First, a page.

Why, What and How of Metadata and Search

Product:  All SharePoint Versions

The Problem (The Big Why)
– data is growing exponentially
– we spend a lot of time creating it
– we spend a lot of time searching for it
– we spend a lot of time managing it
– and time is money (1:10 ratio)
[for every $1 spent creating it, we spend $10 managing it]

The Insanity
– we keep doing the same old thing
– we keep expecting different results
– we keep whining about how bad SharePoint is
– we keep hearing the same old message:  “I can’t find what I am looking for”

The Blame Game
We hear management as well as users say that they can’t find what they are looking for because the search product or platform just does not work.  And we all know, the more something is stated, true or not, the more it becomes true.  So, then SharePoint gets a bad rap when really it’s not a technology problem at all.  It’s a people problem and a content problem.  Take SharePoint out of the picture, substitute any technology, and you end up with the same problem.  So, why can’t users find what they are looking for?

Probable Causes
The most probable cause for users not being able to find what they are searching for is that the content lacks proper metadata.  Metadata builds the relationship between the content and the users that need it.  Metadata should be applied …
– within each document name and title property
– within each document’s pages
– within each list name
– within each page name
– within each view name

The more keywords used in the proper context for the audience that is performing the search, the higher the relevant content will surface in the search results.

Metadata (The Big What)
The basics of metadata is that it provides a context of additional information that further describes a basic noun (ie; person, place or thing).

For example; the following terms provide additional context about a puppy:
– Fido
– dog
– golden retriever
– puppy
– furry
– canine
– male

If we search on the generic keyword of ‘dog’, our search results may return 2,000+ entries that consist of all types of dogs.  That is just too many to search through!

But, if we search on more specific keywords of ‘golden retriever puppy’, our search results may return just a few entries that we can easily navigate through.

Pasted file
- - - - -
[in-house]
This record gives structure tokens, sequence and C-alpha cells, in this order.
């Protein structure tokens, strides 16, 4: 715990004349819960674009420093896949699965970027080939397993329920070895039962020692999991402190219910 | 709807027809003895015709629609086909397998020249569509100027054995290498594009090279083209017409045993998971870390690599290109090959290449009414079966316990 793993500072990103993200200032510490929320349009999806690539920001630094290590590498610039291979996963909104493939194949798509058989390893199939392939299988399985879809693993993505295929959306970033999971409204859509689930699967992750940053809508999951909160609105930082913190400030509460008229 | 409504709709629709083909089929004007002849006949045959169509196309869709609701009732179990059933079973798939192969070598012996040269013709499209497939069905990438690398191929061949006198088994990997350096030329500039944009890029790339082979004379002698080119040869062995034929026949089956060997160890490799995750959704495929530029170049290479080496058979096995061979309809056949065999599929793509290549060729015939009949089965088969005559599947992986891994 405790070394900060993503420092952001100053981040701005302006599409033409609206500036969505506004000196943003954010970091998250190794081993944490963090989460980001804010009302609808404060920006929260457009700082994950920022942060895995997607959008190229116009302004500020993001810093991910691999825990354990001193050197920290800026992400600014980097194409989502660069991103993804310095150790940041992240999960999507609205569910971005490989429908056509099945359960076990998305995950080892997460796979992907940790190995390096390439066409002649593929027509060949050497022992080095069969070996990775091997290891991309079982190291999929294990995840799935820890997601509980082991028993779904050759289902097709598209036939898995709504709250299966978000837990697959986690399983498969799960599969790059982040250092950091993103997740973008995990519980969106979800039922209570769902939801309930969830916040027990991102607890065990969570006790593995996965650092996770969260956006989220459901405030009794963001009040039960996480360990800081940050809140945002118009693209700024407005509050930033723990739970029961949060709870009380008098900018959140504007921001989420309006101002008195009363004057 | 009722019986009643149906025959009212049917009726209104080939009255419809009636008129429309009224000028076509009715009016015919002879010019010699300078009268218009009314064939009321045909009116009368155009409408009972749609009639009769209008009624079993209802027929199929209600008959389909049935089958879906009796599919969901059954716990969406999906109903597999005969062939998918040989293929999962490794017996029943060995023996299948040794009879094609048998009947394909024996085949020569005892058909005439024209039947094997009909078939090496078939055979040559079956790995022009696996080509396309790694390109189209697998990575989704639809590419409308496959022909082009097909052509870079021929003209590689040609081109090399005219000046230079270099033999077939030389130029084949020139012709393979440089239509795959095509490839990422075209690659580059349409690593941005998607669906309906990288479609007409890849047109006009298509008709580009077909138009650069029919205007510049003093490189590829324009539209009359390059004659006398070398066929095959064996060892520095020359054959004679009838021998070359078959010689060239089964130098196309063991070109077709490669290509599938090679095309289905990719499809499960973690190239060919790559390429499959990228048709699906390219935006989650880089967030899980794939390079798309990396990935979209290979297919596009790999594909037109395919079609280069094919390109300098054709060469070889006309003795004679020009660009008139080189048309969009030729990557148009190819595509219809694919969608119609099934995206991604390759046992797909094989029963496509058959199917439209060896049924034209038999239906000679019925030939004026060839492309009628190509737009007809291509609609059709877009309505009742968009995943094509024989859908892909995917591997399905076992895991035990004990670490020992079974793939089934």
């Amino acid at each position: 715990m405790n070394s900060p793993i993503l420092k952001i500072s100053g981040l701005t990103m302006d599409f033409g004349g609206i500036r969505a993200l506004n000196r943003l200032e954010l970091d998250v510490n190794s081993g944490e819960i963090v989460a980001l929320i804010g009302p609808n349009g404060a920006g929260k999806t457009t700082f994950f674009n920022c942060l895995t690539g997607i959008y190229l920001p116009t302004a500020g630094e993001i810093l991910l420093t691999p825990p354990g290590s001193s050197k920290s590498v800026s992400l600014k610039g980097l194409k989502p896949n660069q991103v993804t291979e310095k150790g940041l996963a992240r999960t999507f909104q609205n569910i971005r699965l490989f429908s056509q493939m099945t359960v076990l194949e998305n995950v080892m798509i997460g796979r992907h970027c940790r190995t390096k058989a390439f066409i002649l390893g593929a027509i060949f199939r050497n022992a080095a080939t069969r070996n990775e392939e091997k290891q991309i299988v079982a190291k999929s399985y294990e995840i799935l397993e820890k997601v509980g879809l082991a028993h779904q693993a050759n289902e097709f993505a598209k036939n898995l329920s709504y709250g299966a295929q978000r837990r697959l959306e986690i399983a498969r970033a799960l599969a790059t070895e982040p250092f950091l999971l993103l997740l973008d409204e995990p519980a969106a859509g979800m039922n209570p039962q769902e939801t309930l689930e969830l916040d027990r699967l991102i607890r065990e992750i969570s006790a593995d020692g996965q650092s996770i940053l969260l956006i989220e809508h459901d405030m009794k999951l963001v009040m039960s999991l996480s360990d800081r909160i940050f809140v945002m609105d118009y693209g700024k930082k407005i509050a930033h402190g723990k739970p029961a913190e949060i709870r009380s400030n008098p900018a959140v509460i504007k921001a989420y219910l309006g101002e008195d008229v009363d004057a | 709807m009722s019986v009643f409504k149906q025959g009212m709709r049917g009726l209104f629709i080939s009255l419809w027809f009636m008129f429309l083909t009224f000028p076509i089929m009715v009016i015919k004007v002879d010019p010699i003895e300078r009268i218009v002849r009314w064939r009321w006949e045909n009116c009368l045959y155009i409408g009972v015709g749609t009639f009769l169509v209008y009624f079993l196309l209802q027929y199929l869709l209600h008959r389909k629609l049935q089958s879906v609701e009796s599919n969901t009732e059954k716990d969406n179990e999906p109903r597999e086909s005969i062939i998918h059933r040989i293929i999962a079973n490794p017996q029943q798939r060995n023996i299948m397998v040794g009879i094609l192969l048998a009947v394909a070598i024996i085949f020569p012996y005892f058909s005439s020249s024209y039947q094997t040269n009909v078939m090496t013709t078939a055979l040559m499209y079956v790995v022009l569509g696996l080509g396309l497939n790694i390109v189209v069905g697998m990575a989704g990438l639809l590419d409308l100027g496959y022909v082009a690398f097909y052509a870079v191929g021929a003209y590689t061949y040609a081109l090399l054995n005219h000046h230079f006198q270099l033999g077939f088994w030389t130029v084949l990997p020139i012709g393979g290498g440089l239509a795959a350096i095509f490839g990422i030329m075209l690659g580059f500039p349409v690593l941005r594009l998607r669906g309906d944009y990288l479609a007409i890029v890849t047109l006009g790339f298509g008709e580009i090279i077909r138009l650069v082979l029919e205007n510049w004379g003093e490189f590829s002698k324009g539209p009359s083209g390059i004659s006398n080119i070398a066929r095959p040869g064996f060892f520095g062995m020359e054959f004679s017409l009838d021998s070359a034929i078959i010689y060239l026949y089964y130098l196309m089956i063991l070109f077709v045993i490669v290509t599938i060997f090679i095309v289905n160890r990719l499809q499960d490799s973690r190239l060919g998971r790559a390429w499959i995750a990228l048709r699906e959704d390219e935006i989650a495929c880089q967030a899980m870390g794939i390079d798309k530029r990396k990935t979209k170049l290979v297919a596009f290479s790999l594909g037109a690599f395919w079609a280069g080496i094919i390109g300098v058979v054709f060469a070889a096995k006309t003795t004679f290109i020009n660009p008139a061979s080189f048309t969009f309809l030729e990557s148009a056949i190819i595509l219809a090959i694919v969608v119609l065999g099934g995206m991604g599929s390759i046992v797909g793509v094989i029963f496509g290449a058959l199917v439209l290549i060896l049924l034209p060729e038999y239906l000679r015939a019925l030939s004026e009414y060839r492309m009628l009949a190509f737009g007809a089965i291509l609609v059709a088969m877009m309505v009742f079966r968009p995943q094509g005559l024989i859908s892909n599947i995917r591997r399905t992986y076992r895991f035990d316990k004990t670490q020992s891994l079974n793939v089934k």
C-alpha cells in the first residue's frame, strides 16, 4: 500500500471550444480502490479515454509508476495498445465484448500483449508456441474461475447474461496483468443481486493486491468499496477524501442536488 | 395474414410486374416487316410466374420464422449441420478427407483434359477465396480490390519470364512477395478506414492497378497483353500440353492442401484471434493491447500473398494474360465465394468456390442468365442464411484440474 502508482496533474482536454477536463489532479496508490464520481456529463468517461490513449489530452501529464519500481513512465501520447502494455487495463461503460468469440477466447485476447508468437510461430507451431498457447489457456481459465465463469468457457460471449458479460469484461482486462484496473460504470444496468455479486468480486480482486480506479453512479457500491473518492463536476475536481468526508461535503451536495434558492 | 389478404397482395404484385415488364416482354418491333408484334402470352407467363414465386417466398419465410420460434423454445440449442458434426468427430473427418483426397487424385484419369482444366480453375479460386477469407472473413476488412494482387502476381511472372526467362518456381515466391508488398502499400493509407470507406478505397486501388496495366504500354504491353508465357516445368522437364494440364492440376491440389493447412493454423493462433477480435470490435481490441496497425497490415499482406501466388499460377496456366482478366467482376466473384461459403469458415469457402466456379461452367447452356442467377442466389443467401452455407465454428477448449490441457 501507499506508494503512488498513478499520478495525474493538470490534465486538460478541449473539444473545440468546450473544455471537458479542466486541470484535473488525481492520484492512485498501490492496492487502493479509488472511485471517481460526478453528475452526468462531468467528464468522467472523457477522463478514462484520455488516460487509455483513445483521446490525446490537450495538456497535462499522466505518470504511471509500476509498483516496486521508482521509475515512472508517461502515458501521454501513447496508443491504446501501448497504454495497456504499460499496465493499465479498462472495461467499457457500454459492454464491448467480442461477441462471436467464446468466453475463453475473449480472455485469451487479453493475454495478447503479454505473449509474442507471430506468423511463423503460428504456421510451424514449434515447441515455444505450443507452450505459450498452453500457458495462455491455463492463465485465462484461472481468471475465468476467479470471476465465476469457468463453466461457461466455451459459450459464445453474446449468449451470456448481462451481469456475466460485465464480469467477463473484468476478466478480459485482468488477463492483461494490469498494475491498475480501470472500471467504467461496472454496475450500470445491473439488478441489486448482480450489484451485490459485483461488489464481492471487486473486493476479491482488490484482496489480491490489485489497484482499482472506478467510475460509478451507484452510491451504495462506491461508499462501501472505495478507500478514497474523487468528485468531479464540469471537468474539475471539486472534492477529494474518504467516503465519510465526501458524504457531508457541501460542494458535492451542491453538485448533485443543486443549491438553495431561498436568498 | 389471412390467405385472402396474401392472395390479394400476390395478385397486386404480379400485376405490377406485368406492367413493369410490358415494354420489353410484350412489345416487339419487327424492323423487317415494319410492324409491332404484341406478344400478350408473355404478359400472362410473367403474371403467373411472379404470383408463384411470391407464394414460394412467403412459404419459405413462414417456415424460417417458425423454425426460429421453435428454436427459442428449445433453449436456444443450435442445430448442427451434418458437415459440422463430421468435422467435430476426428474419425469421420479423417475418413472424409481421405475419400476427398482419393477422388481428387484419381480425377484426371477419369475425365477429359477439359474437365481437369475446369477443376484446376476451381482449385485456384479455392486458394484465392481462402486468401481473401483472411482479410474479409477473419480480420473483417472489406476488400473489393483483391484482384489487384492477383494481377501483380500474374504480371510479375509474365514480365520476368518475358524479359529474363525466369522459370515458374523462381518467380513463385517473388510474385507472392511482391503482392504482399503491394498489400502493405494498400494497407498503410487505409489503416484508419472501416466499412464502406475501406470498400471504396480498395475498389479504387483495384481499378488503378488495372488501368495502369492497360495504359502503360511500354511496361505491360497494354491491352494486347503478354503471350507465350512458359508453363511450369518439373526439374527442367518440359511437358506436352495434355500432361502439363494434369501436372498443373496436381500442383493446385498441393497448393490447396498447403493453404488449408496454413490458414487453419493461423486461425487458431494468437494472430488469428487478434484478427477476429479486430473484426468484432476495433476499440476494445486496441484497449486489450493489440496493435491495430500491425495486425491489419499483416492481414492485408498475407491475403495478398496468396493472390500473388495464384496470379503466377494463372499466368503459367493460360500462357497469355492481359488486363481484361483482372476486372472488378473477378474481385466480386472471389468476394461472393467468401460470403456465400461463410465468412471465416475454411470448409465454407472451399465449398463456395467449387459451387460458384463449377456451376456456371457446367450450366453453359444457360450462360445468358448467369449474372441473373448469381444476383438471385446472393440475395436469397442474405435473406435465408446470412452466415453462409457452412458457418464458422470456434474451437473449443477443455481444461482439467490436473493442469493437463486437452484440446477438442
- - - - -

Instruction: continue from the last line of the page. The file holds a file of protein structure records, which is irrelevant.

Responsibility (The Big How)
Both the owners of the content and the consumers of the content have a joint responsibility to ensure that the content can easily be found by themselves as well as others.

The owners of the content create the content and include the keywords and information that is relevant and meaningful from their perspective as well as those that will later be the consumers of the content.

The consumers of the content have the responsibility of providing feedback to the content owners so that the overall user experience can be improved for all of the audiences involved.

Search Feedback
Provide a section on each search results page so that users may easily provide suggestions on how to improve upon the search experience.  Capture the search scope, the search keywords and the results they were expecting.  This information should be sent to the SharePoint Support Team and optionally shared with the content owner.

Site Feedback
Provide a section on each page of the site so that users may easily contact the Site Owner with suggestions on how to improve upon the overall user experience related to the site.

How has SharePoint affected you?

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This entry was posted in Content Management, Document Management, Search, User Adoption. Bookmark the permalink.

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